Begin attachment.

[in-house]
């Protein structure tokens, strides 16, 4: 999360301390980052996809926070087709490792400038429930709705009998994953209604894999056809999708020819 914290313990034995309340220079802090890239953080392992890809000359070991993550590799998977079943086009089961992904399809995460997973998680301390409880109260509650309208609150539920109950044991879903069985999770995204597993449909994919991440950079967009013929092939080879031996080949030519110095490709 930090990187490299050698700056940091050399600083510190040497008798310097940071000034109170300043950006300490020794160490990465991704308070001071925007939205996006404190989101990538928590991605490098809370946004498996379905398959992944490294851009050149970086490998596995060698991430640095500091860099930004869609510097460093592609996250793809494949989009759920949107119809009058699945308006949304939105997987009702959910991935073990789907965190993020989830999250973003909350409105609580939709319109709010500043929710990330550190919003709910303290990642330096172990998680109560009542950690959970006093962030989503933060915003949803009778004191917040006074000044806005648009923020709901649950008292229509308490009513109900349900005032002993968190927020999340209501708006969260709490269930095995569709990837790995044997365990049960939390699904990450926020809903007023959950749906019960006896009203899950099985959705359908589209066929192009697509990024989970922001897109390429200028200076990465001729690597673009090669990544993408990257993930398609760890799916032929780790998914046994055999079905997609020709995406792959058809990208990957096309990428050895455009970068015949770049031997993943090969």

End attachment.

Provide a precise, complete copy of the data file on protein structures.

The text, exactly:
[in-house]
């Protein structure tokens, strides 16, 4: 999360301390980052996809926070087709490792400038429930709705009998994953209604894999056809999708020819 914290313990034995309340220079802090890239953080392992890809000359070991993550590799998977079943086009089961992904399809995460997973998680301390409880109260509650309208609150539920109950044991879903069985999770995204597993449909994919991440950079967009013929092939080879031996080949030519110095490709 930090990187490299050698700056940091050399600083510190040497008798310097940071000034109170300043950006300490020794160490990465991704308070001071925007939205996006404190989101990538928590991605490098809370946004498996379905398959992944490294851009050149970086490998596995060698991430640095500091860099930004869609510097460093592609996250793809494949989009759920949107119809009058699945308006949304939105997987009702959910991935073990789907965190993020989830999250973003909350409105609580939709319109709010500043929710990330550190919003709910303290990642330096172990998680109560009542950690959970006093962030989503933060915003949803009778004191917040006074000044806005648009923020709901649950008292229509308490009513109900349900005032002993968190927020999340209501708006969260709490269930095995569709990837790995044997365990049960939390699904990450926020809903007023959950749906019960006896009203899950099985959705359908589209066929192009697509990024989970922001897109390429200028200076990465001729690597673009090669990544993408990257993930398609760890799916032929780790998914046994055999079905997609020709995406792959058809990208990957096309990428050895455009970068015949770049031997993943090969």